The rules on individual retirement accounts discourage any withdrawals before the age of 59 1/2. With a traditional IRA, these early withdrawals earn a 10 percent penalty, on top of any taxes due on the earnings. For a Roth IRA, there's no penalty if the account has been open for at least five years. If you're in the market for a house and want to tap that IRA for a down payment, you may qualify for a waiver of any penalty that might otherwise apply.
Limits on Withdrawals
The IRS allows an early withdrawal of up to $10,000, without penalty, for the purchase of a home. This exception applies to anyone who owns an IRA, and who has not owned a principal residence within the two years preceding the purchase. A married couple with two IRAs among them could access up to $20,000 penalty-free, and in some cases the funds can assist someone else's purchase of the property. The actual buyer of the home can be the individual making the withdrawal, his spouse, a child, a grandchild or a parent.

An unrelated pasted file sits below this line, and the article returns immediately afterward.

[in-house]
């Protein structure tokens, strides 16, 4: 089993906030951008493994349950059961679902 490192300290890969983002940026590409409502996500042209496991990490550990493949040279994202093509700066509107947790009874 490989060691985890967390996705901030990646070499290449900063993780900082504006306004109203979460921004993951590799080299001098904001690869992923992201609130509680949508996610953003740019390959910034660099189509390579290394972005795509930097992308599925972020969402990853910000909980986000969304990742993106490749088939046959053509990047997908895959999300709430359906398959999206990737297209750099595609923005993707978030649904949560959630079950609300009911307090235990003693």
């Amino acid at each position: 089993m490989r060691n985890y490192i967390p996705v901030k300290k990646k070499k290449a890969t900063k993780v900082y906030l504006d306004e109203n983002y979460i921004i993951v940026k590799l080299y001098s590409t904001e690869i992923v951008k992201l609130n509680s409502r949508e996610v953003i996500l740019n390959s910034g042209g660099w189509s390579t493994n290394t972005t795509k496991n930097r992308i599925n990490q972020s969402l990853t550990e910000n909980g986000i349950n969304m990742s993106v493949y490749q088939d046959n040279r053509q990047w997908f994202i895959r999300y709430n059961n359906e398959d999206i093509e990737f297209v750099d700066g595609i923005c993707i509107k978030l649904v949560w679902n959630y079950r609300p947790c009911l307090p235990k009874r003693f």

120-Day Deadline and Qualified Costs
The IRS sets an important deadline on these home-buying penalty-free withdrawals. The account holder must pay out the funds -- i.e., close on the house -- within 120 days of the date of the distribution from the IRA. The money must be used for qualified acquisition costs, which can include the cost of purchase, building, or rebuilding the home, as well as financing and closing costs. The home must be the main or principle residence -- property bought as an investment or for a business won't qualify.
Income Taxes on Withdrawals
Although the IRS will waive the 10 percent penalty for qualified purchases, a home-buyer still will owe taxes on the distribution, if he's withdrawing from a traditional IRA. Roth IRA contributions are made with after-tax money, therefore no income tax is due on withdrawals, as long as they are made either with original contributions or from "converted" funds deposited from another Roth. If contributions and conversions are accounted for, any additional funds would be counted as account earnings -- which are taxable, even in a Roth.